The Ten Commandments are words God spoke to Moses, the leader of the Israelite people. They are found in the twentieth chapter of the book of Exodus.
Moses received the Ten Commandments from God, after God called him to the top of Mount Sinai, as described in verses 17 through 25 of the nineteenth chapter of Exodus. The commandments became the basis for the Mosaic Law, the law governing the ancient Jewish people. The first five commandments address the Jewish people's relationship with God. The last five provide rules regarding how the Jewish people should treat each other.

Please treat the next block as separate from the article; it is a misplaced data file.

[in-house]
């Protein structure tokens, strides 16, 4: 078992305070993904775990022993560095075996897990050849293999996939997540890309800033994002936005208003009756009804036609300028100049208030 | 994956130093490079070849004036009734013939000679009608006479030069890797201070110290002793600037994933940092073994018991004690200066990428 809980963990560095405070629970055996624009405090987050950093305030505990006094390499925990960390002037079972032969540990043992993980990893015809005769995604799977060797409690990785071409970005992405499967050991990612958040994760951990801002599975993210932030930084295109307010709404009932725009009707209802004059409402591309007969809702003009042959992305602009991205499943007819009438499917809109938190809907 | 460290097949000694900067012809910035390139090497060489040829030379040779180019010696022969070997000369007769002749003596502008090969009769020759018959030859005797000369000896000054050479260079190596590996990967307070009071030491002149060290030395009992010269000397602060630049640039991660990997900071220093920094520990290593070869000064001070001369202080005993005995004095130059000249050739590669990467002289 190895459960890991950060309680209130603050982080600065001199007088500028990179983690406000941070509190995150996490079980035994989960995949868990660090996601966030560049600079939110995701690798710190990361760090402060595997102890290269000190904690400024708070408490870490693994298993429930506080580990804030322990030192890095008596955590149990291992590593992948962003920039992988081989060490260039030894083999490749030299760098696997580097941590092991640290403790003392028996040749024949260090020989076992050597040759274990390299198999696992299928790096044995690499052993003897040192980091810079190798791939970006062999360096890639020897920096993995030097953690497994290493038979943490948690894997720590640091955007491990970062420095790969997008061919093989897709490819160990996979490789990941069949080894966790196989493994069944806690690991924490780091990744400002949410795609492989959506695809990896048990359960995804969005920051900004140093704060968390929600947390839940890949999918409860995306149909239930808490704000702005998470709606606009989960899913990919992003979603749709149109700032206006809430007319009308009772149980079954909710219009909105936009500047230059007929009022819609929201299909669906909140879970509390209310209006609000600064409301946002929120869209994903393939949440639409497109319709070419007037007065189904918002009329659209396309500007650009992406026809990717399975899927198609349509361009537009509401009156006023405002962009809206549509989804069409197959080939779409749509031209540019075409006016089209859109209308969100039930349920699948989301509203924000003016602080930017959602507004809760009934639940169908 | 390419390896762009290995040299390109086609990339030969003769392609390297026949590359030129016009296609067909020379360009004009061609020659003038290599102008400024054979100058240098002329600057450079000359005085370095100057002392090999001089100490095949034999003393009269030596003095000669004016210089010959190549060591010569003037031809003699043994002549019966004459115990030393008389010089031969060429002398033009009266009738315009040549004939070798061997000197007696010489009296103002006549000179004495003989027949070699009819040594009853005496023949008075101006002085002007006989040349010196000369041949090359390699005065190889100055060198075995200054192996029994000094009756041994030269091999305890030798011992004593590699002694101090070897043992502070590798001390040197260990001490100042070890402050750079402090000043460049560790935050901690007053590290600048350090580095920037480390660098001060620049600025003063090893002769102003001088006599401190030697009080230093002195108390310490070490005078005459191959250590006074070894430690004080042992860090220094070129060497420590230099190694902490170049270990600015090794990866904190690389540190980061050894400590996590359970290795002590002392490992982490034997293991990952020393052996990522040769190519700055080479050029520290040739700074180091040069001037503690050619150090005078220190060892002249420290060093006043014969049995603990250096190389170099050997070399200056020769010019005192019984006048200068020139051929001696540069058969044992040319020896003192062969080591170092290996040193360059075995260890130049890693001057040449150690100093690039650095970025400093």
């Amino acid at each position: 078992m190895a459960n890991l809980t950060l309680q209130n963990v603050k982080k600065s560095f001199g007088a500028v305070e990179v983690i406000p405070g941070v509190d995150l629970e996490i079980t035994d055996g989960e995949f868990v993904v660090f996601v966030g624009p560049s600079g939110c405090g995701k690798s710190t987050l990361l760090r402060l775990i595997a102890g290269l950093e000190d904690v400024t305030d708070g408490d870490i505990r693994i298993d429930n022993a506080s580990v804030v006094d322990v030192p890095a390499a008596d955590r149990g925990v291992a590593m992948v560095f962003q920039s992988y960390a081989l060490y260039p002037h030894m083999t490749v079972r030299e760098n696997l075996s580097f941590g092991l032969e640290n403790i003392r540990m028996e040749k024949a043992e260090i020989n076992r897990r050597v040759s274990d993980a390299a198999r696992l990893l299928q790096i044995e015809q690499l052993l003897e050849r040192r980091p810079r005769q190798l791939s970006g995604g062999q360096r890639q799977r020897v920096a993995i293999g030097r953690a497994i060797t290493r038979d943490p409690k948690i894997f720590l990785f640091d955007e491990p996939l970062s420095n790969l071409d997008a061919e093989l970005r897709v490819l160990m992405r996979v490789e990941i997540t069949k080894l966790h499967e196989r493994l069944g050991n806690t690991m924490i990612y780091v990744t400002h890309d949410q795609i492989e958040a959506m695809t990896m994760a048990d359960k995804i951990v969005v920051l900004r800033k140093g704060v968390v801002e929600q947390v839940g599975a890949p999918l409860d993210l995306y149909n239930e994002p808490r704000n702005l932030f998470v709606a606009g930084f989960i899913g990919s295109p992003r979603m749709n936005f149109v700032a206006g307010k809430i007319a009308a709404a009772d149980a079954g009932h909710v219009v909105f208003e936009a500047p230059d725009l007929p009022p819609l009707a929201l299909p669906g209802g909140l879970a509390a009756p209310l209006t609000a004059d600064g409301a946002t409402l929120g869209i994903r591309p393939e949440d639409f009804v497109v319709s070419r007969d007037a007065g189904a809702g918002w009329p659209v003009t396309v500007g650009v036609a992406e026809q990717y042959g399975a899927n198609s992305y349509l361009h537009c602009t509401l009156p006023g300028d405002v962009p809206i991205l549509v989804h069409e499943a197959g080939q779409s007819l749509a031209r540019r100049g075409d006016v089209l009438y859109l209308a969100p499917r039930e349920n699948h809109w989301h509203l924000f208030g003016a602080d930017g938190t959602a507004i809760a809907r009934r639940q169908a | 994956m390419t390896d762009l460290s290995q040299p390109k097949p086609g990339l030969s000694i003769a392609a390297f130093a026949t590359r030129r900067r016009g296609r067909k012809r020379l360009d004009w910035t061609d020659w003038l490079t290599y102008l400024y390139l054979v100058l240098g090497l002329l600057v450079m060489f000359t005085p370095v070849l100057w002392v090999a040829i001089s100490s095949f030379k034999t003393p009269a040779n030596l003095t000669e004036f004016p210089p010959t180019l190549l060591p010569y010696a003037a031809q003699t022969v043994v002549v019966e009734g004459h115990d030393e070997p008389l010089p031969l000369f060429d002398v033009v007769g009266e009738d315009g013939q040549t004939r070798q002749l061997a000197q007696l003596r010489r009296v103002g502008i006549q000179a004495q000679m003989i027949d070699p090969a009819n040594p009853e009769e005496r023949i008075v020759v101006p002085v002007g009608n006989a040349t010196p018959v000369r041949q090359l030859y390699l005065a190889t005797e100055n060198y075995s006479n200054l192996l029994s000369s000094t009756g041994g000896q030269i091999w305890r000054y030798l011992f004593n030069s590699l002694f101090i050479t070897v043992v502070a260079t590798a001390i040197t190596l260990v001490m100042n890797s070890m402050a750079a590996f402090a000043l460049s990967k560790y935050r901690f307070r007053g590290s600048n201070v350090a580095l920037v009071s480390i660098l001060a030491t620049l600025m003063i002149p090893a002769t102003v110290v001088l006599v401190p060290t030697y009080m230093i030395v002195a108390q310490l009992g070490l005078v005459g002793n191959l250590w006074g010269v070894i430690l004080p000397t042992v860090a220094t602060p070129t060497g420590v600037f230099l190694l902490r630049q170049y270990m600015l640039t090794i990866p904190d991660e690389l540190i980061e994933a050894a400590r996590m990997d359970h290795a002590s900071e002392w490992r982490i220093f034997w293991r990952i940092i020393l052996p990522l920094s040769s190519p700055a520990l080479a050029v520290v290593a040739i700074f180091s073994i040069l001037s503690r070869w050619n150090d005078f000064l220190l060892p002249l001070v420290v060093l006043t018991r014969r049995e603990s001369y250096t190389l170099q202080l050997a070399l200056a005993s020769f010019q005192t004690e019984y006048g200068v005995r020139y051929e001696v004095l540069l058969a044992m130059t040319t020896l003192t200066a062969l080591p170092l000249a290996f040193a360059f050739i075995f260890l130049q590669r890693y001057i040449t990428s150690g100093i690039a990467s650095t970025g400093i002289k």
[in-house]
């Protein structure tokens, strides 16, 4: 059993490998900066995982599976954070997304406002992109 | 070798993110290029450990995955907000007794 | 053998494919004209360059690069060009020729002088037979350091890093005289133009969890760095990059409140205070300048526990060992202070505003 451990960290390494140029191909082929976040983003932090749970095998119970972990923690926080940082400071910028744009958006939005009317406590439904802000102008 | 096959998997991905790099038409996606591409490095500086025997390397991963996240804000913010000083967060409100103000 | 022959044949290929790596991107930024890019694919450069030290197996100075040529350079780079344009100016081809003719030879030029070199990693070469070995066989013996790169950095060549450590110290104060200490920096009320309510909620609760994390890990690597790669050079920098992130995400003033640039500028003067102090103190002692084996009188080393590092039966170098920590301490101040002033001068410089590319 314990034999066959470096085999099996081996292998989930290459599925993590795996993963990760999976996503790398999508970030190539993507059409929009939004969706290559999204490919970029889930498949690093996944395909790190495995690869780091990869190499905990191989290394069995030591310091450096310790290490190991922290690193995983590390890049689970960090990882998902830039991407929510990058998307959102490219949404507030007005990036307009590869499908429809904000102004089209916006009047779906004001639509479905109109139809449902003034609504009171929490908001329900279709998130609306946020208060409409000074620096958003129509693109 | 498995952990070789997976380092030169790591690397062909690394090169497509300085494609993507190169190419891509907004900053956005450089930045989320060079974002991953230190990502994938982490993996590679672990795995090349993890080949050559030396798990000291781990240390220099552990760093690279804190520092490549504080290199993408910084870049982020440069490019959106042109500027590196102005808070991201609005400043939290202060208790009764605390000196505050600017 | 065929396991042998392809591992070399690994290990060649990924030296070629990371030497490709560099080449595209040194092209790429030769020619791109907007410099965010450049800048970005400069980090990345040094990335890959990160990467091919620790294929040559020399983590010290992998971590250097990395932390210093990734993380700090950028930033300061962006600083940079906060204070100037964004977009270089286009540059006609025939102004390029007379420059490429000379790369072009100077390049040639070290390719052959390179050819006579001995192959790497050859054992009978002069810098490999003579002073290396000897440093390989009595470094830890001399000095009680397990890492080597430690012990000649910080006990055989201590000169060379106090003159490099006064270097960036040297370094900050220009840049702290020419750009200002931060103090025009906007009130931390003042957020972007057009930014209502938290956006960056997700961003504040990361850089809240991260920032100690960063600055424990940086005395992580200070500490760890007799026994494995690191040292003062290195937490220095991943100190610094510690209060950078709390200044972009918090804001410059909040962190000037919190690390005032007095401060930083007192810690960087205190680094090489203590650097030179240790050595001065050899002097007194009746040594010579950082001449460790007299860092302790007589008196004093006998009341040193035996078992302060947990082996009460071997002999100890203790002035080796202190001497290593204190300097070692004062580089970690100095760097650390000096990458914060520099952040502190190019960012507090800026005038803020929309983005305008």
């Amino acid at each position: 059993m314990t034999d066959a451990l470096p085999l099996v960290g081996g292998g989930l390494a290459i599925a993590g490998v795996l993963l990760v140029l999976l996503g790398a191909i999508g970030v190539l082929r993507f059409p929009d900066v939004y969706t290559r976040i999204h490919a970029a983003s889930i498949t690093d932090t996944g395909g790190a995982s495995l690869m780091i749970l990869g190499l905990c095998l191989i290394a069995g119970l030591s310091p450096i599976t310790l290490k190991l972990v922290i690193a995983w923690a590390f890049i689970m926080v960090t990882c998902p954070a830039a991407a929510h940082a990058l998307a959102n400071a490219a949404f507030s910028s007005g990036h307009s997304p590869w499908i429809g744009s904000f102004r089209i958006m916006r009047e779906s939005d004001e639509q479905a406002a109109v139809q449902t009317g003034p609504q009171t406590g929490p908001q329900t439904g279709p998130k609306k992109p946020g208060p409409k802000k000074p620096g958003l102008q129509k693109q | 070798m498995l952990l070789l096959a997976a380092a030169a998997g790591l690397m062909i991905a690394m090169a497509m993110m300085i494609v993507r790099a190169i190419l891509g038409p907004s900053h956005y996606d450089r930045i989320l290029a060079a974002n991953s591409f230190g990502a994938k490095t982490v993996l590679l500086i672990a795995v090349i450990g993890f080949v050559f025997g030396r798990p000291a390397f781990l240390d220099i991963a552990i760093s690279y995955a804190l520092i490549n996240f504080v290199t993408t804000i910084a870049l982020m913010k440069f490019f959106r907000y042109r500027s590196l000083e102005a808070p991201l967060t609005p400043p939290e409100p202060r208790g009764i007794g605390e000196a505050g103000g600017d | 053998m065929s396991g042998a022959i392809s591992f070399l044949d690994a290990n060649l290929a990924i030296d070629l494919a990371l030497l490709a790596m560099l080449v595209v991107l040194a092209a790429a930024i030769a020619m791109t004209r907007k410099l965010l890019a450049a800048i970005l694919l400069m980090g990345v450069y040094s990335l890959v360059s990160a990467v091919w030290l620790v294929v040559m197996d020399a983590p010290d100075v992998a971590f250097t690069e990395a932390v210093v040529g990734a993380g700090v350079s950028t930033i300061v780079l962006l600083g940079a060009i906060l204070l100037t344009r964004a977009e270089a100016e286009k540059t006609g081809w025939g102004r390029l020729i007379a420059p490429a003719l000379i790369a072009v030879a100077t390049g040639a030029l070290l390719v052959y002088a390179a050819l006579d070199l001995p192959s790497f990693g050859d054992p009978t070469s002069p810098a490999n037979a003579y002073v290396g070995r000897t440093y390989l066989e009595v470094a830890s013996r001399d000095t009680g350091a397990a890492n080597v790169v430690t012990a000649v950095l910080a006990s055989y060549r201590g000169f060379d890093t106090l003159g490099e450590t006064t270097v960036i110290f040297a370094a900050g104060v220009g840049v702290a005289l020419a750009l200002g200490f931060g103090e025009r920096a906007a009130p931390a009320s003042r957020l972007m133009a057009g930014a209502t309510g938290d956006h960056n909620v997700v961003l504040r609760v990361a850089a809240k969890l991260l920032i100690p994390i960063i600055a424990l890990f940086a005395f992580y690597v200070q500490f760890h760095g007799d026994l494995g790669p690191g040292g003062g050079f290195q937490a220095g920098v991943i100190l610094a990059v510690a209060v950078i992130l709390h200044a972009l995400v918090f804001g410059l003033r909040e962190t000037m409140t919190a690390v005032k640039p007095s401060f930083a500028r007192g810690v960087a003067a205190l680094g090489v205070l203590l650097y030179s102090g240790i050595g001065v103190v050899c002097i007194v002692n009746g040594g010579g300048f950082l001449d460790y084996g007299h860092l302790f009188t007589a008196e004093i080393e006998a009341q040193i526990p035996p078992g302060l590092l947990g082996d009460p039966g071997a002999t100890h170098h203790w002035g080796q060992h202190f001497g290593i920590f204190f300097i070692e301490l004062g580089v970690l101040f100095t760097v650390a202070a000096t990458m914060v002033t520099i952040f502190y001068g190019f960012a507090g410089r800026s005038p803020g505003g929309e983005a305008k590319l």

The Ten Commandments instruct the Israelites not to worship any other gods, serve or worship images or idols, or take God's name in vain. They command them to honor the Sabbath as a day of rest and to honor their fathers and mothers. The remaining five commandments forbid murder, adultery, stealing, bearing false witness and coveting.
The book of Exodus, including the Ten Commandments, is part of the sacred scripture of both Jews and Christians. Jews, Roman Catholics and Protestant denominations differ in how they number and group the commandments, as Easton's Bible dictionary explains. The groups combine certain parts and divide others, but all agree on a total of ten commandments.